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I work for a company that has web and mobile apps. They are going to implement some changes to get a device ID from mobile AND web browser based system. Looks like Javascript has some ability to get hardware info like motherboard serial number etc. I was a bit shocked by this since I though my desktop browser was somewhat limited in this respect.

So, my question to this group is:

  1. Is this true for WIN/MAC/Linux desktop systems running different browsers?
  2. Anyway to block this and have some control over what unscrupulous vendors/agencies can strip mine from my system?
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Really? Do you have any example code? –  Alex Turpin Sep 23 '11 at 14:58
    
Looks like Javascript has some ability to get hardware info like motherboard serial number etc - that's complete nonsense. Can you show an example of what is in your user agent string? –  Pekka 웃 Sep 23 '11 at 14:59
    
I guess the deepest javascript-hardware hack on desktop machines is the navigator object, lol. –  jAndy Sep 23 '11 at 15:00
    
I don't see how w/o a plugin (ActiveX in Windows, anyway) which they'd have to consent to. In Chrome I can't even launch a system app, so I don't see how there either. –  Dave Newton Sep 23 '11 at 15:02
1  
OP's possibly misunderstood this article: devarticles.com/c/a/JavaScript/…. It uses an ActiveX control to gather motherboard information. –  Cᴏʀʏ Sep 23 '11 at 15:25

4 Answers 4

This is completely false.

In-browser Javascript (without the use of plugins) has no hardware access, and (I strongly assume) never will have.

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I would +100 this if I could. –  Clive Sep 23 '11 at 14:59
3  
Well, technically webGL does have hardware access. I don't see a +100 on this answer. –  jAndy Sep 23 '11 at 15:02
    
That largely depends on the implementation of the browser. It cannot be completely false. –  namuol Sep 23 '11 at 15:02
    
@namuol: No sane browser will grant hardware access. –  SLaks Sep 23 '11 at 15:04
1  
@SLaks, see my answer below for an example. –  namuol Sep 23 '11 at 15:34

In general, browser makers (such as Microsoft's IE, Google Chrome, Mozilla Firefox, etc) do not supply JavaScript mechanisms for accessing specific hardware information.

However, in some browsers (especially "legacy" browsers such as IE6) the use of ActiveX, plugins, Java Applets, or even specific browser exploits can reveal this kind of information by executing code outside of the secure confines of the browser. What platform does your employer expect this information to be retrieved from?

Here's an example using ActiveX through JavaScript.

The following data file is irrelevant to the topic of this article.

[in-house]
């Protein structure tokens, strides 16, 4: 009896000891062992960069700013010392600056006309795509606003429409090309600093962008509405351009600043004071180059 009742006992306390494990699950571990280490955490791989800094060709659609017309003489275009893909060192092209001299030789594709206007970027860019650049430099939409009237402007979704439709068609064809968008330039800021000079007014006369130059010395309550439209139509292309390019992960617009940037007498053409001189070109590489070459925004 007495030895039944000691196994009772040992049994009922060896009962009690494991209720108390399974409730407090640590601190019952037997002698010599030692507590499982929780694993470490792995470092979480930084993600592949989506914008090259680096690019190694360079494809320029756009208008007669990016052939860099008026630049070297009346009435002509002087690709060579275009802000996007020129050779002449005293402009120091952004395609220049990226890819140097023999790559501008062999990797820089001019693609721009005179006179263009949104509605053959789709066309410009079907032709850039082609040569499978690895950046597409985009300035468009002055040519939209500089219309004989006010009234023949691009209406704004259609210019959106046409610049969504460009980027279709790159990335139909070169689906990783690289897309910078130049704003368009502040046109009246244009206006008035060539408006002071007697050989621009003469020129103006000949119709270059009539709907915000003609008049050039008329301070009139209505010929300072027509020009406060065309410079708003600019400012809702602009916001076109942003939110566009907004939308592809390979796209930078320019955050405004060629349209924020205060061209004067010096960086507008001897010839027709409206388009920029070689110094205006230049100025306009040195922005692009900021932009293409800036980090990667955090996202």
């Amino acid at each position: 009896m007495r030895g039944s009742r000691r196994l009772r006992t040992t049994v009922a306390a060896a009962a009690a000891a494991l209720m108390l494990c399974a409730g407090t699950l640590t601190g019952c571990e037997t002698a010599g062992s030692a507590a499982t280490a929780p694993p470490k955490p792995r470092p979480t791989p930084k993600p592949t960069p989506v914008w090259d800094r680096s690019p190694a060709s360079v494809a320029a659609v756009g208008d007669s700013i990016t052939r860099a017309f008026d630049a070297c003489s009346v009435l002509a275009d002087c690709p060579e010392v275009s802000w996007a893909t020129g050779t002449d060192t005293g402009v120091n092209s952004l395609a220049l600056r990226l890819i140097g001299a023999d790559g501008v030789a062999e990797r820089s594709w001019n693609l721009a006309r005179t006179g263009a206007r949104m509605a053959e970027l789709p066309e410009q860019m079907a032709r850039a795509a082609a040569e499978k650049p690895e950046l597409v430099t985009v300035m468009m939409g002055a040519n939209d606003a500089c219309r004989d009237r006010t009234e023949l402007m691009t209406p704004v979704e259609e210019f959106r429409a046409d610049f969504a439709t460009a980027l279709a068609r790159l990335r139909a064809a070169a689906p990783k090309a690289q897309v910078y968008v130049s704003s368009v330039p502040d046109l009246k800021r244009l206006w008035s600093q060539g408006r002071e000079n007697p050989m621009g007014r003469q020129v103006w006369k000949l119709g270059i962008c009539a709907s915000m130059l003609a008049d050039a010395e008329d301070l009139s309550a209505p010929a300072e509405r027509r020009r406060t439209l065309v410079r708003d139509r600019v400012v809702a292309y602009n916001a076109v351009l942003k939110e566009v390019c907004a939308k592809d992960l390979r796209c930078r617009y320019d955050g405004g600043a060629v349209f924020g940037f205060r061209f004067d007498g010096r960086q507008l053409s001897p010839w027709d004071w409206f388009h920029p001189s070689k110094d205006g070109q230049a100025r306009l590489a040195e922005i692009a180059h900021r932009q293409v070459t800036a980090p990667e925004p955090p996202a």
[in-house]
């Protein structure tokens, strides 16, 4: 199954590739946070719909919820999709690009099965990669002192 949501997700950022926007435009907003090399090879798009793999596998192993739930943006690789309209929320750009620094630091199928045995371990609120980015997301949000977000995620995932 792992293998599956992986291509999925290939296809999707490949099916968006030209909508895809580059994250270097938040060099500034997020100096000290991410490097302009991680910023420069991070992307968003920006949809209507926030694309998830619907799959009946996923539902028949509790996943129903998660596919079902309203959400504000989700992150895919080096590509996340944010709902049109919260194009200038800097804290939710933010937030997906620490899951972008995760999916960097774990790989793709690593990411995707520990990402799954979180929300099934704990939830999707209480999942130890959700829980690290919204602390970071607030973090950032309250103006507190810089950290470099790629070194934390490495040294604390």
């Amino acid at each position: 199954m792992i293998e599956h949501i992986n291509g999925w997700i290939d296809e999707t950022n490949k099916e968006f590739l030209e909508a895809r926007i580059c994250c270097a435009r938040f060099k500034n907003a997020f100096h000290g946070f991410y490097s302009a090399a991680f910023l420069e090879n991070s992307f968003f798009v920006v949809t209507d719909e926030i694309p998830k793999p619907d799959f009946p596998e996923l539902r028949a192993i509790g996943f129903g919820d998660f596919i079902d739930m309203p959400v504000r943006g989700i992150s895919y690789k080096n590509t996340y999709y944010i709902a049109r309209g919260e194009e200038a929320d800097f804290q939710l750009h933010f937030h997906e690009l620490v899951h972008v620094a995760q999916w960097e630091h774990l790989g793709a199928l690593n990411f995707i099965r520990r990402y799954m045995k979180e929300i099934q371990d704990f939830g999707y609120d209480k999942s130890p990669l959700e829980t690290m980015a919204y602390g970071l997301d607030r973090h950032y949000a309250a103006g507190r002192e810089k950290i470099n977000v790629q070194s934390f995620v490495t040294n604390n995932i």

I have personally tested this code in IE8. It correctly displays motherboard information, including serial number. IE8 prompts me to allow the script to run, but an older version or poorly-configured version may run the script unconditionally. (Original Source):

var locator = new ActiveXObject ("WbemScripting.SWbemLocator");
var service = locator.ConnectServer(".");
var properties = service.ExecQuery("SELECT * FROM Win32_BaseBoard");
var e = new Enumerator (properties);
document.write("<table border=1>");
for (;!e.atEnd();e.moveNext ())
{
      var p = e.item ();
      document.write("<tr>");
      document.write("<td>" + p.HostingBoard + "</td>");
      document.write("<td>" + p.Manufacturer + "</td>");
      document.write("<td>" + p.PoweredOn + "</td>");
      document.write("<td>" + p.Product + "</td>");
      document.write("<td>" + p.SerialNumber + "</td>");
      document.write("<td>" + p.Version + "</td>");
      document.write("</tr>");
}
document.write("</table>");

To prevent this from happening to your machine, use a modern browser (IE9, FF4+, Chrome) and always keep it up to date. Additionally, be mindful of what plugins you install and more importantly, where you install them from.

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"Blablabla potential harm blabla, grant access?" No sane human will grant such access at obscure websites. Furthermore, this "potential harm" is only available at Internet Explorer. –  Rob W Sep 23 '11 at 15:52
2  
I never said the sky is falling. I'm trying to illustrate that it's not out of the question. And as of August 2011, about 18% of the browser market share is running IE8 or older. –  namuol Sep 23 '11 at 15:56
  1. No. Proof: FireFox, Chrome/Chromium, to name a few.
  2. Don't worry. JavaScript won't get access to these resources
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FF and Chrome are safe, sure, but IE5.5-8 seem to be vulnerable to this specific problem via ActiveX. See my answer for an example. –  namuol Sep 23 '11 at 15:50

A browser cannot access hardware information.

There are other javascript tools like Titanium or node.js that may access hardware or any other information.

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node.js is a server-side JavaScript environment, and Titanium compiles JavaScript into native code for iOS and Android -- neither of these would give you access to client hardware information from a browser. –  Cᴏʀʏ Sep 23 '11 at 15:23
    
As I said : A browser cannot access hardware information. –  Mircea Soaica Sep 23 '11 at 15:55

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